A subtle point made by Lieutenant-Colonel William Ames in his in-progress report on the Third Major Bombardment, on July 27, 1964, was the attrition rate of the heavy Parrott rifles. These guns – the 6.4-inch (100-pounders), 8-inch (200-pounders), and 10-inch (300-pounders) – not only threw the greatest weight, but were more frequently used in the Third Major Bombardment than their smaller brothers. The loss of one gun burst and two out of action for repairs put limits on the sustained rate of fire against Fort Sumter. Another approaching limitation on the firing rate was the supply of ammunition. Having expended over 6,000 rounds by month’s end, even the large stockpiles on Morris and Folly Island were drained.
If the pace of fire slackened, the Confederates would have more time to repair. Major-General John Foster could not have that. He wanted to knock the fort down. More so, Foster wanted to increase the pace, if possible, by adding more guns to the bombardment. Reluctant to wait for more shipments from the north, he inquired with Rear-Admiral John Dahlgren on July 30, 1864:
I have the honor to request the loan of six 100-pounder Parrott guns, to be placed in a new battery erected on Cumming’s Point. I also beg leave to say that I will avail myself of your offer of some 9-inch guns for the battery at Spanish Wells, and will send for them in a day or two. I shall be obliged to borrow of you the ammunition for these guns, as we have none.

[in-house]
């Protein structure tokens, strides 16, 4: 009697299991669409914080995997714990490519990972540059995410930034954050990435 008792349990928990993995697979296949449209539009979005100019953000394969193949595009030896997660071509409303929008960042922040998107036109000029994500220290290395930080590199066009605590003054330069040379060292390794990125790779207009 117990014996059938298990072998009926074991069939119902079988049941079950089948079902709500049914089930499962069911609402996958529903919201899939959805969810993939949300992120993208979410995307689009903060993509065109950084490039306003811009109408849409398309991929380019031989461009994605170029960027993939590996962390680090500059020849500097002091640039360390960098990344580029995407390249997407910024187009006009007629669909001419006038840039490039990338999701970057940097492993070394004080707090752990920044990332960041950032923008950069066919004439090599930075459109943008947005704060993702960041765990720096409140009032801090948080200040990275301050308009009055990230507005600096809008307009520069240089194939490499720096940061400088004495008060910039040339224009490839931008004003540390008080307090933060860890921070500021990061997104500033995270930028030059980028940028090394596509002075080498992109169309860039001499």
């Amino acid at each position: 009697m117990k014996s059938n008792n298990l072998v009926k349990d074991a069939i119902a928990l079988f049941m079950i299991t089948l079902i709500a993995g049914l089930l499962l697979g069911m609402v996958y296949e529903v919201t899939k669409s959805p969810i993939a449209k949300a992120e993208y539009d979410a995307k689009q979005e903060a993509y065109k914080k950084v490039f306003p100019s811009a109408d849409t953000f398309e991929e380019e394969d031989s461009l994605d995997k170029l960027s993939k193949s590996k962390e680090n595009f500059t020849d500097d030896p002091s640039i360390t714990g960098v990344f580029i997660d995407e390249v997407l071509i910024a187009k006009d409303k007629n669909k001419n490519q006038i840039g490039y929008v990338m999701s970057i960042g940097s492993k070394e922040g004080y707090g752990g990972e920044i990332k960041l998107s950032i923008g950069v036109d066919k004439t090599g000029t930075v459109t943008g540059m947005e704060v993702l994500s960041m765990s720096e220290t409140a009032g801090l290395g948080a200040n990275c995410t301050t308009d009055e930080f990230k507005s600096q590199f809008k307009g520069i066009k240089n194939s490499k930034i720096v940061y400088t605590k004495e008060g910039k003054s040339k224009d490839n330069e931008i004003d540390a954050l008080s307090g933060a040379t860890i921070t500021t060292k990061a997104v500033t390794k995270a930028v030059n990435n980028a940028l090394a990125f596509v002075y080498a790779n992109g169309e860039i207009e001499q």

Dahlgren, in the spirit of good joint operations, responded promptly:
Conformable to your request, six 100-pounder Parrotts will be loaned to you, and are at your disposal when it suits your convenience to send for them. I expected to have obtained the 9-inch guns from the Wabash, but she has left this port, and I have required on the Bureau for some. When they arrive I shall be glad to meet your wishes.
On paper there were “Army” and “Navy” models of these large Parrott rifles. But the only notable difference between the models were the markings. All Parrotts larger than 5.2-inch (30-pounder) had blade-type cascabels with breeching blocks. Sight arrangements varied for mountings on ironclads, pivot batteries, or army siege carriages. But those were fittings modified locally by artificers. These were guns which Foster could put into battery without delay.
As for the 9-inch guns requested, eventually the Navy loaned Dahlgrens. But of a larger caliber, as captured in a wartime photograph:
Unlike the Parrotts, the Dahlgren gun required a wooden carriage, seen here. Looks rather out of place sitting on a wooden platform in the beach sand.
(Citations from OR, Series I, Volume 35, Part II, Serial 66, pages 200-2.)